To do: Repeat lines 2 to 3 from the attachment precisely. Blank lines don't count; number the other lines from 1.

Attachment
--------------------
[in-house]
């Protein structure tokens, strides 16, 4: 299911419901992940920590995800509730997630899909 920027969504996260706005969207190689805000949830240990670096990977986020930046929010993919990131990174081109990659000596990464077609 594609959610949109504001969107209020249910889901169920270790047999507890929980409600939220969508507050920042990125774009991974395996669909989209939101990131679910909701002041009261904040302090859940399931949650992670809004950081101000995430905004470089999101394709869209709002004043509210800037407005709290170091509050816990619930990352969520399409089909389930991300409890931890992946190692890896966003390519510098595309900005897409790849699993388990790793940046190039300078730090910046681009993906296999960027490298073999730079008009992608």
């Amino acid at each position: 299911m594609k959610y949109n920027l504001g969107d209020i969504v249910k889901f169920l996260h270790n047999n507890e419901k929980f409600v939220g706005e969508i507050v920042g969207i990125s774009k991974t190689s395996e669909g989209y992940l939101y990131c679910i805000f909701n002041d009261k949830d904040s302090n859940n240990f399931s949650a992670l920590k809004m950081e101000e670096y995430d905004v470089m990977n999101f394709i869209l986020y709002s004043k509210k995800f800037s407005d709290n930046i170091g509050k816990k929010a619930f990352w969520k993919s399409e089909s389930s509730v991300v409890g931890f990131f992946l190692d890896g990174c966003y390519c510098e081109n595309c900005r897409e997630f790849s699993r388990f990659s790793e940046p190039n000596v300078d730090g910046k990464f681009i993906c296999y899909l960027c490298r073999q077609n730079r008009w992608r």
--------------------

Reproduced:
């Protein structure tokens, strides 16, 4: 299911419901992940920590995800509730997630899909 920027969504996260706005969207190689805000949830240990670096990977986020930046929010993919990131990174081109990659000596990464077609 594609959610949109504001969107209020249910889901169920270790047999507890929980409600939220969508507050920042990125774009991974395996669909989209939101990131679910909701002041009261904040302090859940399931949650992670809004950081101000995430905004470089999101394709869209709002004043509210800037407005709290170091509050816990619930990352969520399409089909389930991300409890931890992946190692890896966003390519510098595309900005897409790849699993388990790793940046190039300078730090910046681009993906296999960027490298073999730079008009992608």
């Amino acid at each position: 299911m594609k959610y949109n920027l504001g969107d209020i969504v249910k889901f169920l996260h270790n047999n507890e419901k929980f409600v939220g706005e969508i507050v920042g969207i990125s774009k991974t190689s395996e669909g989209y992940l939101y990131c679910i805000f909701n002041d009261k949830d904040s302090n859940n240990f399931s949650a992670l920590k809004m950081e101000e670096y995430d905004v470089m990977n999101f394709i869209l986020y709002s004043k509210k995800f800037s407005d709290n930046i170091g509050k816990k929010a619930f990352w969520k993919s399409e089909s389930s509730v991300v409890g931890f990131f992946l190692d890896g990174c966003y390519c510098e081109n595309c900005r897409e997630f790849s699993r388990f990659s790793e940046p190039n000596v300078d730090g910046k990464f681009i993906c296999y899909l960027c490298r073999q077609n730079r008009w992608r």